While Linux users have retracted accusations that SCO made up its claims to have been victim of a distributed denial-of-service attacks, doubts about SCO's claims linger.
In the face of third party evidence that the attacks did happen, Linux users retracted accusations that SCO was lying. But Linux and security experts stood by their statements that SCO's description of the attacks make no sense, and that competent network administrators can easily protect themselves against the type of attack SCO says happened to it.
In a statement issued Wednesday, the company said it was experiencing a distributed denial-of-service attack that caused its "Web site (www.sco.com) and corporate operational traffic to be unavailable during the morning hours including e-mail, the company intranet, and customer support operations."
SCO said on Friday that the attacks had ended.
The company claims it was targeted by a type of attack known as a SYN attack, where external servers begin to initiate a connection with a target server, and then refuse to release that connection.
Linux advocates -- led by the weblog Groklaw.net in a post made on Wednesday and Slashdot.org in a Thursday post -- were quick to dismiss SCO's claims, saying that the attacks did not appear to be happening at all, and that the evidence presented by SCO did not resemble evidence of SYN attacks. Linux advocates said SCO might therefore be lying about the attacks in an effort to discredit the open source community.
Linux advocates claims that the attacks didn't happen were undercut by a report from the Cooperative Association for Internet Data Analysis (CAIDA), which issued a report Dec. 11 confirming that the attacks occurred. CAIDA said the University of California San Diego Network Telescope, which monitors distributed denial of service attacks worldwide, detected evidence of the DDOS aginst SCO.
Groklaw posted a message on Friday afternoon retracting the accusation that SCO is lying, but stood by its assertions that SCO's network outage demonstrates the company has incompetent security.
Bruce Schneier, CTO of Counterpane Internet Security, agreed that SCO does not appear to have been under a SYN attack. "SCO's self-diagnosis makes no sense," he said. "But that doesn't mean SCO is lying."
He added, "We have no idea. We'll never know. Clearly, it's not a SYN flood, they're wrong about that. The question is, are they lying, or is a clever hacker doing something to them that looks to a nave observer like a SYN flood?"
He continued, "It could be a politically motivated attack. There could be a smart, politically motivated hacker doing it. SCO is a company people love to hate, like Microsoft and the furriers."
We asked several Linux and security experts to look over Groklaw's analysis of the attacks. These included: contributing editor Don MacVittie, who is currently an IT project manager for a major midwestern utility company, and has an extensive Linux and IT background; Neil Schneider, president of the Kernel-Panic Linux User Group; and Matt Brown, CEO of LAMP Host, a Linux-based Internet hosting company. While they did not have firsthand knowledge of the SCO situation, they agreed that Groklaw's analysis of the situation is credible and knowledgeable.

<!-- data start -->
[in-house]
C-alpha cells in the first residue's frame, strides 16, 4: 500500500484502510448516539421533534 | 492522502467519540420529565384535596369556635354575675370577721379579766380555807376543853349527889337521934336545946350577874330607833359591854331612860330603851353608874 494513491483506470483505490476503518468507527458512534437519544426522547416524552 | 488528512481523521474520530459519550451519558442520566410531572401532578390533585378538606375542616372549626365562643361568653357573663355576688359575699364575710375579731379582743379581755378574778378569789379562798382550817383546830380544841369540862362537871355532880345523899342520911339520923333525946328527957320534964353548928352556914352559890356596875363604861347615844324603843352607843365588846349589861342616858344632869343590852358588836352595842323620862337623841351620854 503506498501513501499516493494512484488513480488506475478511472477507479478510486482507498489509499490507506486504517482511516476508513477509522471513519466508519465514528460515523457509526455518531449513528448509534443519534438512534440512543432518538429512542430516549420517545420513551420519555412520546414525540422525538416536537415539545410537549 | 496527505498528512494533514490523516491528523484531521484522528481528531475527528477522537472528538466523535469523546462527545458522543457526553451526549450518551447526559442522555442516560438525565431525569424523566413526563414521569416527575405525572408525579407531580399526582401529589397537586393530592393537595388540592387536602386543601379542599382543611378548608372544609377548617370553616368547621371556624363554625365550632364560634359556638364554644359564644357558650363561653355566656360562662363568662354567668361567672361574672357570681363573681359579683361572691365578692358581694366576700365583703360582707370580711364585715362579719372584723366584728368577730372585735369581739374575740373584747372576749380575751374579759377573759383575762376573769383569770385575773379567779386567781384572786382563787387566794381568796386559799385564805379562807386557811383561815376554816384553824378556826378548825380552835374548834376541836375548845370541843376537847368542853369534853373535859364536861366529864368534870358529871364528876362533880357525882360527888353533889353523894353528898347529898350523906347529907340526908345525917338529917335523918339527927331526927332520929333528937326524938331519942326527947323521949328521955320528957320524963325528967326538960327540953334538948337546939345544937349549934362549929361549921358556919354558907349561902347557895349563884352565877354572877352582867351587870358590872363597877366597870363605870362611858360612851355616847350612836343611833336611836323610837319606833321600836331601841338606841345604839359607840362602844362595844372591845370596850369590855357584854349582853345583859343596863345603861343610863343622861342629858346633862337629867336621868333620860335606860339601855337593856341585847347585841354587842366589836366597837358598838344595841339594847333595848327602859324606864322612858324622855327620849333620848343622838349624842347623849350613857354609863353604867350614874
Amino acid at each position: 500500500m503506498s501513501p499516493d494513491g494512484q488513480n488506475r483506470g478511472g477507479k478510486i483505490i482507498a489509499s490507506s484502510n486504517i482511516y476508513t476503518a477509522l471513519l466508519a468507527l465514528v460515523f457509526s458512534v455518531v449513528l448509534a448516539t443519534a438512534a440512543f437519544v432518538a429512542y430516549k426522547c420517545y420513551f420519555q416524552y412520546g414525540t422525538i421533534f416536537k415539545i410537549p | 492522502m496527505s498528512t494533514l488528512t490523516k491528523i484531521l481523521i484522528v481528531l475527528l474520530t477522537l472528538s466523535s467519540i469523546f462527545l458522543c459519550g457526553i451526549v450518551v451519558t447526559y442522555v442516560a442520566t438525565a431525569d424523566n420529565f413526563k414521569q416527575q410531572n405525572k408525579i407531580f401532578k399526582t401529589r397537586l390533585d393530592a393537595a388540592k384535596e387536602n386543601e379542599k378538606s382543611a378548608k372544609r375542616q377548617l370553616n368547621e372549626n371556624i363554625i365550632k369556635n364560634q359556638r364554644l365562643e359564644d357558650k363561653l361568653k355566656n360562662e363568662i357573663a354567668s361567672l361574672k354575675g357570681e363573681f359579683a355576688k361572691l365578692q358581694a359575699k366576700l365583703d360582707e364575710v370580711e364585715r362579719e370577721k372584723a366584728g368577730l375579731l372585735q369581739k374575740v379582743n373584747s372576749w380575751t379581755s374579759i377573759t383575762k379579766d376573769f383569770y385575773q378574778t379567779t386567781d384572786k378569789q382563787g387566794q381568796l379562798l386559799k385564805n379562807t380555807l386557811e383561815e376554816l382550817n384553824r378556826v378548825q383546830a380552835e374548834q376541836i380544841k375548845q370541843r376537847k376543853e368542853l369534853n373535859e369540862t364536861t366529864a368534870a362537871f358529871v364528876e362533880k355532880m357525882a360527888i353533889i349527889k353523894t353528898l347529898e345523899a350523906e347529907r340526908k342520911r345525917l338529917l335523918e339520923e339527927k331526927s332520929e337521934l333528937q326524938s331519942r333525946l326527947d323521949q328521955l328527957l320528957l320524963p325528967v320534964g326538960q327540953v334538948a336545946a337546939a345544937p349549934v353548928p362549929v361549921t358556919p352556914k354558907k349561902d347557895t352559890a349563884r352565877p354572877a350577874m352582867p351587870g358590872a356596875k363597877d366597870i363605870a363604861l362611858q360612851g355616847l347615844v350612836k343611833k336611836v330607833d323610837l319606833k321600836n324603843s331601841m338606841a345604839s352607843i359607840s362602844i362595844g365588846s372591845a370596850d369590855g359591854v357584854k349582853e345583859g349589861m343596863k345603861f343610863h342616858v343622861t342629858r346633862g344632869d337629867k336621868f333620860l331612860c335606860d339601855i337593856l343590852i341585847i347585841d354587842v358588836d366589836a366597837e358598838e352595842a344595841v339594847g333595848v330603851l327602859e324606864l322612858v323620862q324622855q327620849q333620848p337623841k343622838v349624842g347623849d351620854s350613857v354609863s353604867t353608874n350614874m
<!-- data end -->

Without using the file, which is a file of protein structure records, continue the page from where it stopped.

Groklaw raised questions about SCO's claims that its intranet was brought down by the attack. Why was the intranet exposed to the public Internet, Groklaw asked.
But SCO claims that, while the SYN attacks themselves were thwarted, the volume of the attacks flooded bandwidth to SCO's servers on the public Internet, making them inaccessible.
Jeff Carlon, director of worldwide IT infrastructure for SCO, said that the intranet was only partially hit by the attack. Intranet networks at individual SCO locations were unaffected by the attack, but connections between locations -- which are carried over the public Internet -- were down for about two hours, Carlon said.
"Our intranet here at this particularly location was available the whole time," Carlon said. "But our intranet also expands outward from a global perspective, and like many companies we rely on the Internet to provide that bandwidth. There was only a short period of about two hours when our intranet was unavailable, and that was because the bandwidth was overloaded."
SCO's critics said that defenses against SYN attacks have existed for a long time, and SCO is therefore incompetent. But Carlon said SCO has those protections in place; that SCO was victimized by the sheer flood of attacks overwhelming the company's bandwidth.
Carlon said that speculation on what kind of attack SCO suffered misses the point that SCO was the victim.
"We have spent a lot of time talking about what kind of attack we had, what we could have done, what we should have done," he said. "The thing we have to keep in mind is we are just like any other company out there trying to run a business. Just because someone doesn't agree with our business direction really doesn't give them the right to engage in criminal activities against our company."
SCO's Internet servers run on a third-party hosting company which -- ironically enough -- uses Linux. SCO claims that it owns the copyright to Linux, and that users who fail to purchase licenses from SCO are violating SCO's intellectual property. Carlon said SCO has not investigated whether its web hosting company has a clean Linux license.
"We have not had discussions with them regarding the license. They have not requested a license, nor have we really gone after them from a licensing perspective," Carlon said.
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